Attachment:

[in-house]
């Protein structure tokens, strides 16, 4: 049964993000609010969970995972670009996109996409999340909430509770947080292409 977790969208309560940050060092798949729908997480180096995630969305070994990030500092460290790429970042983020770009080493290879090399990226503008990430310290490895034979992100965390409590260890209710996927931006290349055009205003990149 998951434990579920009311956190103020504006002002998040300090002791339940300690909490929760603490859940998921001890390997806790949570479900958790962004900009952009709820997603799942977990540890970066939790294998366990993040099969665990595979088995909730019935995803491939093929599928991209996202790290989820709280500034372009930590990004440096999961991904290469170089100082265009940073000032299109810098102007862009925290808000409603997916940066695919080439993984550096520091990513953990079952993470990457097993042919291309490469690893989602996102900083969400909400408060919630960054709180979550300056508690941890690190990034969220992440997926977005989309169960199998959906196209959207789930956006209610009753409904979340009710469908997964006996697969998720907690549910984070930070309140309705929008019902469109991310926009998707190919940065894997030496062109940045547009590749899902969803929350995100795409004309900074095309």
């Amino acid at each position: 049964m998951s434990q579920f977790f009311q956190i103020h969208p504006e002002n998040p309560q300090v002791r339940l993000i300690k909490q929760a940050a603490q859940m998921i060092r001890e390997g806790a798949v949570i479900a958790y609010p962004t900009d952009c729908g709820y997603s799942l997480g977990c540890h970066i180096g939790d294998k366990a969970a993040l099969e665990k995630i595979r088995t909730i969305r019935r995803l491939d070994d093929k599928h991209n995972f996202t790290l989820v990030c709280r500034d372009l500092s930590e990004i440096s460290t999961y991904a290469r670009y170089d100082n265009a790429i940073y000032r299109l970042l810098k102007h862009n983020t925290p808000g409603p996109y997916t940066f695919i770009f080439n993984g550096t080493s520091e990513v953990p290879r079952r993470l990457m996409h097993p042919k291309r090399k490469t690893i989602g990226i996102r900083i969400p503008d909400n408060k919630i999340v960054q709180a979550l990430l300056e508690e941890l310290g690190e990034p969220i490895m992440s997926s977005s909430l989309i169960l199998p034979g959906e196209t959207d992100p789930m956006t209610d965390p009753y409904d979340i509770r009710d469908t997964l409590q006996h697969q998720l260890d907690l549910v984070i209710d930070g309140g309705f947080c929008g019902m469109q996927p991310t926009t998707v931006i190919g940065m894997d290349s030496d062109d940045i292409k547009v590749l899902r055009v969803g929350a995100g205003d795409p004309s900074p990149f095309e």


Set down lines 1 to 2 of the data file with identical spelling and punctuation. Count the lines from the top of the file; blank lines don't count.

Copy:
[in-house]
């Protein structure tokens, strides 16, 4: 049964993000609010969970995972670009996109996409999340909430509770947080292409 977790969208309560940050060092798949729908997480180096995630969305070994990030500092460290790429970042983020770009080493290879090399990226503008990430310290490895034979992100965390409590260890209710996927931006290349055009205003990149 998951434990579920009311956190103020504006002002998040300090002791339940300690909490929760603490859940998921001890390997806790949570479900958790962004900009952009709820997603799942977990540890970066939790294998366990993040099969665990595979088995909730019935995803491939093929599928991209996202790290989820709280500034372009930590990004440096999961991904290469170089100082265009940073000032299109810098102007862009925290808000409603997916940066695919080439993984550096520091990513953990079952993470990457097993042919291309490469690893989602996102900083969400909400408060919630960054709180979550300056508690941890690190990034969220992440997926977005989309169960199998959906196209959207789930956006209610009753409904979340009710469908997964006996697969998720907690549910984070930070309140309705929008019902469109991310926009998707190919940065894997030496062109940045547009590749899902969803929350995100795409004309900074095309």